And how well does the Ipod work with Usb contacts, does it only work with 2.0 or does it work with normal usb aswell?
Is there any major difficulties making the iPod work at at Pc? Becaue im not that good with computers I really need to know?? :)

Posted by Dennis Lloyd in Irvine, CA on August 14, 2003 at 5:32 PM (CDT)

1

I don’t have an answer for your specific question, although I can;t see why there would be difference between the two.

I would say the following though - normal USB would be hopeless. To ‘fill’ a 30gb Ipod would take something like 8 1/2 hours, bearing in mind you’d be transferring data at maybe 1mb/second.

Firewire runs at something like 400 x that speed. I’m not sure about USB2, but it’s a lot faster.

If you were thinking about it, budget for a firewire or USB2 card as well - they’re not particularly expensive.

Hope that helps!

Posted by Dennis Lloyd in Irvine, CA on August 20, 2003 at 8:47 AM (CDT)

1

Aaron:

This is an interesting line of thought - as a long time PC user, the iPod is the ONLY Apple product I have ever considered for a number of reasons - inertia probably at the top.

However, my iPod also provides insight to a number of reasons to be very cautious with Apple products:

1. I run win 98SE at home - like MILLIONS of others. If the lack of 3Gen support for Win 98SE is how Apple wants to ‘wow’ the Windows world, well that is just a broken customer service model.

2. Durability - the iPod is a scratch-friendly, smudge friendly product. IT LOOKS GREAT IN THE BOX - but I use it outside of the box (I’ve been dying to use that line). The premise of the iPod is portability - so why build it for ballerinas? The girls at Apple need to get to know the men at Garmin - they know how to build a rugged portable unit .

This is where otherewise great industrial design seems to fall flat at Apple.

3. Portability again: the carrying case provided with a $500 US 30GB iPod appears to have come from some southeast Asian sweatshop. Cheap and totally lacking in functional features. Slip, trip and fail.

My thoughts?  Apple gets a big MAYBE.

for the same price I could have bought a new PC with Windows XP on it .......

Posted by Dennis Lloyd in Irvine, CA on August 20, 2003 at 10:17 AM (CDT)

1

aaron, people preach when they are frightened.. are you frightened.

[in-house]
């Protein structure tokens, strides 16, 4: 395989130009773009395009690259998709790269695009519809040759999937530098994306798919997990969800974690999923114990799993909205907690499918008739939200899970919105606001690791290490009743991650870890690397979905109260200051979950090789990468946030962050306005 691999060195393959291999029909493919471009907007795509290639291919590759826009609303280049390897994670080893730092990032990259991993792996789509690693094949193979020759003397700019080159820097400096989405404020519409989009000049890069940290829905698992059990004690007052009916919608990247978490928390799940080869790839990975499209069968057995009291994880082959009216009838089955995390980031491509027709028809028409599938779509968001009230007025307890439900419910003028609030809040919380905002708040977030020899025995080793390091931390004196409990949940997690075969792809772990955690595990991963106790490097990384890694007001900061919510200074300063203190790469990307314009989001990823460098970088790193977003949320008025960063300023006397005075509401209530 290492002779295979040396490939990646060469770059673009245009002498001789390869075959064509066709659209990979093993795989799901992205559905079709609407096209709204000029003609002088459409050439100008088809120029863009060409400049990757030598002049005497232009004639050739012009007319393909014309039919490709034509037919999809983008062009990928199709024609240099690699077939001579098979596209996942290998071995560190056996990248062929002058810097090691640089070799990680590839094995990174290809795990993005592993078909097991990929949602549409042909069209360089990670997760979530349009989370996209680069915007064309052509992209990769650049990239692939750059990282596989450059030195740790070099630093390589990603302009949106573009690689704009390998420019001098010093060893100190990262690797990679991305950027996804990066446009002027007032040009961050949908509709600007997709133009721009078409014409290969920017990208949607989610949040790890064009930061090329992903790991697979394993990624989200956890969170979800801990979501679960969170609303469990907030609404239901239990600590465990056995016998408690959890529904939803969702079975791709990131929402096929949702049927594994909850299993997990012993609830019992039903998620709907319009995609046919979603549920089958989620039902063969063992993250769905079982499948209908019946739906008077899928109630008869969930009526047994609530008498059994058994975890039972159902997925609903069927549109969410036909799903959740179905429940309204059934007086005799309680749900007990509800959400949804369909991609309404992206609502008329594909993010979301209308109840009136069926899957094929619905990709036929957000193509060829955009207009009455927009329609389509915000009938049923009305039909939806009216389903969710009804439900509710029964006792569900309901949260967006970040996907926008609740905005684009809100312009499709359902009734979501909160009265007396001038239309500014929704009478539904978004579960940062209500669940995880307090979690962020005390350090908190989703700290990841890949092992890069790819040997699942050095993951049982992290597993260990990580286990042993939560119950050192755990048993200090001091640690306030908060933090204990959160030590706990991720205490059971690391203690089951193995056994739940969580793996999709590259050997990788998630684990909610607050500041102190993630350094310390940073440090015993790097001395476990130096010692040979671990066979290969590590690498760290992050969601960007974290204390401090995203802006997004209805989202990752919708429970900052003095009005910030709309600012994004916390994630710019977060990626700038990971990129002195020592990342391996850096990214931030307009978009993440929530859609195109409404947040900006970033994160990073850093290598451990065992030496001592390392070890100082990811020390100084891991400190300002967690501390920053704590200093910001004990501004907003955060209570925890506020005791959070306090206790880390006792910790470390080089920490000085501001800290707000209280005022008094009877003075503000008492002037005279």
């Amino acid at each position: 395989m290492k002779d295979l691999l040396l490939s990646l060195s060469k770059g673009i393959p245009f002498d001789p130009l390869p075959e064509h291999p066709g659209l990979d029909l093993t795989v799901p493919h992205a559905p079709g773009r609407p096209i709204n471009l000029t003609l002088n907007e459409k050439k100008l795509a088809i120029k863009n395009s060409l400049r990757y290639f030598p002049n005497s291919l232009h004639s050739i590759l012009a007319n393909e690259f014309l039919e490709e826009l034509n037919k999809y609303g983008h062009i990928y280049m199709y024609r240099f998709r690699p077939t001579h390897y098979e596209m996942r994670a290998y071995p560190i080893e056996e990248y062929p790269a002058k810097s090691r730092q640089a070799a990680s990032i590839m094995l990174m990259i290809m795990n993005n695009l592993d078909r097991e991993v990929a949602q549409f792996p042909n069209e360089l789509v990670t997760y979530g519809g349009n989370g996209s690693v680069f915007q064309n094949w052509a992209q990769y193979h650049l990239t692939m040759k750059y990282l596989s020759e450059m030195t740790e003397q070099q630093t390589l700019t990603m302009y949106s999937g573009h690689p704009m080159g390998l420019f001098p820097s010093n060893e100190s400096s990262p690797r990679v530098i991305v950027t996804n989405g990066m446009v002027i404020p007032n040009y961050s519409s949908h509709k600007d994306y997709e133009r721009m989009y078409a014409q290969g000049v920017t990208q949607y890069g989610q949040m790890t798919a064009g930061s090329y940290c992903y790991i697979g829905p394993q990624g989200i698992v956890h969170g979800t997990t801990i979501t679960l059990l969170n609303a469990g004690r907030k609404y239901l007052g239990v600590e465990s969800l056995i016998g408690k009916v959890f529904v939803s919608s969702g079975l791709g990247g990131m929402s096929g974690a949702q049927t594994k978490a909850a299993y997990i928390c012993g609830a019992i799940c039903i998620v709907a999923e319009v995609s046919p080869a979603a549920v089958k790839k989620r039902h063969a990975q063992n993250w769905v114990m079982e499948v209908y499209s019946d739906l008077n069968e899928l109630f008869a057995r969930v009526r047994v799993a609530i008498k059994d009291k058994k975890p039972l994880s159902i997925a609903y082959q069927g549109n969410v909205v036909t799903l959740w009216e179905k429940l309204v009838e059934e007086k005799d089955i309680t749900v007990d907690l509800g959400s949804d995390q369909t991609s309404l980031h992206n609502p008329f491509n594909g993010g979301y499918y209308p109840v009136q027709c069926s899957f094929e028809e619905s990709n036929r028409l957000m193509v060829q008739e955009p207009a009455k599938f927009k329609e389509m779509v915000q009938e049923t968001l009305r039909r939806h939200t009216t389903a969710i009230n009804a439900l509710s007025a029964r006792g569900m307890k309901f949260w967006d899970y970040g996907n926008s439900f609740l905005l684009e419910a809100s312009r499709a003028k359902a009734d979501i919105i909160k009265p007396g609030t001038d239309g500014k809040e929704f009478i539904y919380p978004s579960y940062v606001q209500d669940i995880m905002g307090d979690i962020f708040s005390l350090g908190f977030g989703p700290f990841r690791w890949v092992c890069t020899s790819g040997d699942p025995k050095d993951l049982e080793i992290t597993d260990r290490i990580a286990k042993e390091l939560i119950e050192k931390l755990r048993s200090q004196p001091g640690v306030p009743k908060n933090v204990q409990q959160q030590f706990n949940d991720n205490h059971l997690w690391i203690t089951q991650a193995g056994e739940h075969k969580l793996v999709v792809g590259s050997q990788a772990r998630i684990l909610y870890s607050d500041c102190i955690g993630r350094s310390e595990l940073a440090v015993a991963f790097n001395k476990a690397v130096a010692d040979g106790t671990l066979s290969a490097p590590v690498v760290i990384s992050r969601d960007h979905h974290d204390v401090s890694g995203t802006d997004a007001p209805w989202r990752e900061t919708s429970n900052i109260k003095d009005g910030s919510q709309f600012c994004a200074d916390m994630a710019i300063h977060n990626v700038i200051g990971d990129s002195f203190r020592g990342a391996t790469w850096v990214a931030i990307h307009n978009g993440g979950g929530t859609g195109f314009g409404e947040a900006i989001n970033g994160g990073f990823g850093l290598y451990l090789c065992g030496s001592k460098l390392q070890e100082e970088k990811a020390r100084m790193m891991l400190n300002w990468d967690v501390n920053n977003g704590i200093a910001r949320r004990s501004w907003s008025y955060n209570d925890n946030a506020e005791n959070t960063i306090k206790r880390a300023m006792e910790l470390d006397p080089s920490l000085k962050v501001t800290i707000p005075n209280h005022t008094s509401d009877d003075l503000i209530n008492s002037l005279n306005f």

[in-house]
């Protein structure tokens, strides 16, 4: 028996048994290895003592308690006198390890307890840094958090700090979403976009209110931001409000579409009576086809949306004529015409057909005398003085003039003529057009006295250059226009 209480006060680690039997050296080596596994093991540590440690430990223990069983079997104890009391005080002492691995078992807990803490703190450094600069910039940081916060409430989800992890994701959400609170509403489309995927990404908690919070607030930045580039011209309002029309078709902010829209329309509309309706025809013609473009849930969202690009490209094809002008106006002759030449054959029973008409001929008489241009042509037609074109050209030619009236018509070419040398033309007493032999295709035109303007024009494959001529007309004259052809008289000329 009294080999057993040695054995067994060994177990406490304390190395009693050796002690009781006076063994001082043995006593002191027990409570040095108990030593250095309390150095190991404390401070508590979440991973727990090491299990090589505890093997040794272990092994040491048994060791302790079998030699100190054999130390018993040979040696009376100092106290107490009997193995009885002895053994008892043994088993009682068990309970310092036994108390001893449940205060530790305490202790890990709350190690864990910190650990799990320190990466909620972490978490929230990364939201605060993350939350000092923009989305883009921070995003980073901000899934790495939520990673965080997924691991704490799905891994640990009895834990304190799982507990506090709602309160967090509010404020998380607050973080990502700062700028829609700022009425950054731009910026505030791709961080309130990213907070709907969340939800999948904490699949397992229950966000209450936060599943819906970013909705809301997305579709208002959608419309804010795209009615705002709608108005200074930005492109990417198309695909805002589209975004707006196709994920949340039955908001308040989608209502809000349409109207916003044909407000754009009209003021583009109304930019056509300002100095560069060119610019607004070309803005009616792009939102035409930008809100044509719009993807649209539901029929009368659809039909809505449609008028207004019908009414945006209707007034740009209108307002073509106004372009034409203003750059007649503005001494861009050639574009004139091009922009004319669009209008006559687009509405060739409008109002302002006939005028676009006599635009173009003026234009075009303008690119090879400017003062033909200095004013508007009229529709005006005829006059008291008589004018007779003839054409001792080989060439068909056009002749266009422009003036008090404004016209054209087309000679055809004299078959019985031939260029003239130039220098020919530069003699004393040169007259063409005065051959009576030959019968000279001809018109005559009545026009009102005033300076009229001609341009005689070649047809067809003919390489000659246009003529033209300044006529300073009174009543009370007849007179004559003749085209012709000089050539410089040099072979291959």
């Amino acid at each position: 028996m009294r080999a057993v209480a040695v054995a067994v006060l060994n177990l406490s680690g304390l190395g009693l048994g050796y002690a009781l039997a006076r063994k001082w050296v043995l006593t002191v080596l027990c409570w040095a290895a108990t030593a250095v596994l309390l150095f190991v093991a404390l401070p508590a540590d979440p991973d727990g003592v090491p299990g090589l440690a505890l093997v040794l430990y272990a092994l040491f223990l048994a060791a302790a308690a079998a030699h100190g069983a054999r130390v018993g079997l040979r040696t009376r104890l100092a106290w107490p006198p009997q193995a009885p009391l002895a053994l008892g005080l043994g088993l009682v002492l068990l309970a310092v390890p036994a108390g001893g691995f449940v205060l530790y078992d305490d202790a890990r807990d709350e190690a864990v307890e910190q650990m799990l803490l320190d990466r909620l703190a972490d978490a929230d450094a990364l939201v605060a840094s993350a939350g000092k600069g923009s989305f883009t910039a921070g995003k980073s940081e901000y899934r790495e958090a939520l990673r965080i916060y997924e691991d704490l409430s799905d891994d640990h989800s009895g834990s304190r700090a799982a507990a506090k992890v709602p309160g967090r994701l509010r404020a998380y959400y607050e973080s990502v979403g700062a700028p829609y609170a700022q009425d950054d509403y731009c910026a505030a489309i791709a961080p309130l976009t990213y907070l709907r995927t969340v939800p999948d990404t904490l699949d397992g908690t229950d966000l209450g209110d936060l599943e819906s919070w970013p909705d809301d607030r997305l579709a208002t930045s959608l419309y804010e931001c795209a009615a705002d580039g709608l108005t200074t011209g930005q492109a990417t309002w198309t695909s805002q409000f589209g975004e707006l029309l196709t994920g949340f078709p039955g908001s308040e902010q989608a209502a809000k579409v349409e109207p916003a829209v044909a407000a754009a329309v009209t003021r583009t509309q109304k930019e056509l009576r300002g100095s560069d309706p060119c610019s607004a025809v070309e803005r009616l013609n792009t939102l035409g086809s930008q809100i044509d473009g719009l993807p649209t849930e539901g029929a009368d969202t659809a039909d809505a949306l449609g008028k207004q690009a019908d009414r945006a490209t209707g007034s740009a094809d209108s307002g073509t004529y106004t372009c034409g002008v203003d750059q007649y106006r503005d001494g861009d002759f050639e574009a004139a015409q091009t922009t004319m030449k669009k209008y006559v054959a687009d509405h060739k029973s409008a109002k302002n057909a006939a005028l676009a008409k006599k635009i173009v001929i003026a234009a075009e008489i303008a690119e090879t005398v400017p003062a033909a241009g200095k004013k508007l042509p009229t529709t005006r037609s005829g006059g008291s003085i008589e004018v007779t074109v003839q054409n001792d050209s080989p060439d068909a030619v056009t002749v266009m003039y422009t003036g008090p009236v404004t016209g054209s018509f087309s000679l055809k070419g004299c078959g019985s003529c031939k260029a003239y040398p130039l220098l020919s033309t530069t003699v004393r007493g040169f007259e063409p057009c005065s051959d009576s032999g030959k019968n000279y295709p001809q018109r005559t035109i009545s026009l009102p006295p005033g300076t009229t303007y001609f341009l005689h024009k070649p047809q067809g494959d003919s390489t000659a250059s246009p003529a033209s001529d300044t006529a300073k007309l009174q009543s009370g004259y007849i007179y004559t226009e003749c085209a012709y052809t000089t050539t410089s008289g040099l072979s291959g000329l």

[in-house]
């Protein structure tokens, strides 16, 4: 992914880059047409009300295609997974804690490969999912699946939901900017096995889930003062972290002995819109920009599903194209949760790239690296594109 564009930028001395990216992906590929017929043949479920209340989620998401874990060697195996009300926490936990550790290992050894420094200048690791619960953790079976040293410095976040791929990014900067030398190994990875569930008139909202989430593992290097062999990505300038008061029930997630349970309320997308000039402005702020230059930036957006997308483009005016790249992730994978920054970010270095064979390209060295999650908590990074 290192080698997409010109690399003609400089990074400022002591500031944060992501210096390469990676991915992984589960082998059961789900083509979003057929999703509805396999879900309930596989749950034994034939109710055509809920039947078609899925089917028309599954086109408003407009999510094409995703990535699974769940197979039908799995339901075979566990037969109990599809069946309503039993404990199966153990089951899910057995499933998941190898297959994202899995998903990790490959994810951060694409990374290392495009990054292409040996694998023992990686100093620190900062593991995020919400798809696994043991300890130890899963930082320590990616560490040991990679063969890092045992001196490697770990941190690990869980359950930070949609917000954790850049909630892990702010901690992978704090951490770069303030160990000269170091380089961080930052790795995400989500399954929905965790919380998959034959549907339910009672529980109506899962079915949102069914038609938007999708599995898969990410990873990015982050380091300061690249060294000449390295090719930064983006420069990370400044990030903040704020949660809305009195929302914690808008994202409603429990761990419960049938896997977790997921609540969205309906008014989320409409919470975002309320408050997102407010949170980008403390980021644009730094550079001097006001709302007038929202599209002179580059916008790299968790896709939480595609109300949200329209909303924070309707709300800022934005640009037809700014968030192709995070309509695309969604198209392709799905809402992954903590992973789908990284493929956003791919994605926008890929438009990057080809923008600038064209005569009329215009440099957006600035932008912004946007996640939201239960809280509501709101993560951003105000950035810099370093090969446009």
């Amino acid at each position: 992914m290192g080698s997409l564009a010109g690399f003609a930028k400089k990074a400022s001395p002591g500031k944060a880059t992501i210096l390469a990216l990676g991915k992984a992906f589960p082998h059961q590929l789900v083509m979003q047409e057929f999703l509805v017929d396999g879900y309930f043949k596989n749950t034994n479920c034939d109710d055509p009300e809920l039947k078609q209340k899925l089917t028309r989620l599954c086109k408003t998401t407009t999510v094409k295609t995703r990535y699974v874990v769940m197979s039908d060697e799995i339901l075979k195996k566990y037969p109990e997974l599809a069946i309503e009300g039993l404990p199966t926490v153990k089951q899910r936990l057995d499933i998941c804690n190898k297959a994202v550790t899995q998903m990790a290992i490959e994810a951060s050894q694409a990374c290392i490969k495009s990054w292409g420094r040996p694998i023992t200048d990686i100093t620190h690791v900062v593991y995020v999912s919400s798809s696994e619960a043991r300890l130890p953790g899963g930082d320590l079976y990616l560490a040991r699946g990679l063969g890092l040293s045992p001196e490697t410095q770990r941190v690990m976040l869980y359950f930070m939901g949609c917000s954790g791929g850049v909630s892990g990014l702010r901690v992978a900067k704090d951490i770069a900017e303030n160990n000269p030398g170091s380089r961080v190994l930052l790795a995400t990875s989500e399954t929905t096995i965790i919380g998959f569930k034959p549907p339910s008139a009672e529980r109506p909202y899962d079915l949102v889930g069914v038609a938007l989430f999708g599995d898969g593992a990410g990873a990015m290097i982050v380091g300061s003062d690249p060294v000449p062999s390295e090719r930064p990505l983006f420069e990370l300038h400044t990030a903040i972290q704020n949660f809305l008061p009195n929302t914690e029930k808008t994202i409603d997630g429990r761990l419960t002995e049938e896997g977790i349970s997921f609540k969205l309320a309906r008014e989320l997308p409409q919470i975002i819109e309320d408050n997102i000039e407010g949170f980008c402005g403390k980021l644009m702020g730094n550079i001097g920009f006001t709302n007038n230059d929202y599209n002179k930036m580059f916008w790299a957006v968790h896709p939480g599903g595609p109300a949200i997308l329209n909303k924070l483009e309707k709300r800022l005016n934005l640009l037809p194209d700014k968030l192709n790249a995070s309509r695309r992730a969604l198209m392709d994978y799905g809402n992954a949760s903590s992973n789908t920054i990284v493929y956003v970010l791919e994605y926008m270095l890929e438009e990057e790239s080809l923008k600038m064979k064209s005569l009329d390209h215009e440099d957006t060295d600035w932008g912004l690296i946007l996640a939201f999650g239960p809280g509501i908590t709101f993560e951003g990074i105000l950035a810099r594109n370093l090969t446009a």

ipod is not going to make people switch to mac. software compatability and the ability to turn ‘dumb end user’ mode off will make people switch to mac.

sam

Posted by Dennis Lloyd in Irvine, CA on September 21, 2003 at 1:03 AM (CDT)

1

iTunes is a nice starter program for beginners, but on Windows you have the option of using Media Jukebox/Center—this is the benchmark against which all other Jukebox software is found wanting.

http://www.musicex.com/mediacenter/

And yes, it syncs with the iPod, Smartlists, streaming, WMA/MP3/Quicktime/Real/OGG support, transcoding, visuals to die for, supports Tivo, and infinitely customizable. iTunes is a toy by comparison. Don’t be delusional—there’s so few choices for the MacOS that iTunes looks good. Big fish, small pond.

Posted by Dennis Lloyd in Irvine, CA on September 21, 2003 at 2:13 PM (CDT)

1

I saw Media Jukebox/center in action…....what a mess, looks like a programmer joke….to much to see, to much to keep in mind. Really bad human interface implementation.
I’m still waiting for a real iTunes challenger.
I’m still waiting for iTunes lands to my peecee.

Posted by Dennis Lloyd in Irvine, CA on September 30, 2003 at 12:43 PM (CDT)

1

You’re missing the big picture about Media Center. It is a *huge* program and yes, can be overwhelming at first. What it’s counting on is for you to either select a UI that you prefer from the bank of pre-rolled skins, or to design your own.

I know for most Apple people it’s a bit scary to imagine that *you have control* of your interface, but this is indeed true with Media Center.

If you don’t like the default interface, you can change it. It is infinitely skinnable, and has three modes: mini, mega, and fullscreen. You can toggle between them.

One very cool UI feature is that you can configure your own HTML-based display templates. So you can make up your own jukebox skins, embed Flash or Java based programs, and read in the ID3 tags to display on screen info.

The Visualization Studio could be a whole complete standalone program. You can program sequential or looping animations using a simple symbolic, algorithmic point-and-click interface.

The Tagging Library can run either as a paned-approach (ala modern IDEs) or as a pop-up modal display. And the Tagging Editor is a marvel of interface design, made for rapid updates of large file quantities, with the option to fine-grain changes and batch process the updates either to the metabase, or directly into the source files.

Also, don’t forget that you can run Media Center as a server on a media box, control it using the built-in web server, and hang any number of clients off it to stream your media across your LAN or the internet. So in effect it can have zero interface!

Posted by Dennis Lloyd in Irvine, CA on September 30, 2003 at 2:10 PM (CDT)

1

And the SmartList and Playlist editor also rocks. You have a couple of dozen of pre-rolled SmartList rules, and you can make others, then encapsulate them and process them sequentially.

And the Playing Now feature offers a variety of options to interact with your Playlist:

Play Now
Add (to beginning)
Add (as next to play)
Add (play now)
Add (shuffled)
Add (shuffle all)
Replace (shuffled)

and so on. Of course, you can define your default behavior for single clicks, double clicks, and option clicks. Not to mention that MC also supports Play Zones, so you can have different default behavior based on location within your house, ie, which room it is in or which set of speakers it is playing out of.

Posted by Dennis Lloyd in Irvine, CA on September 30, 2003 at 2:15 PM (CDT)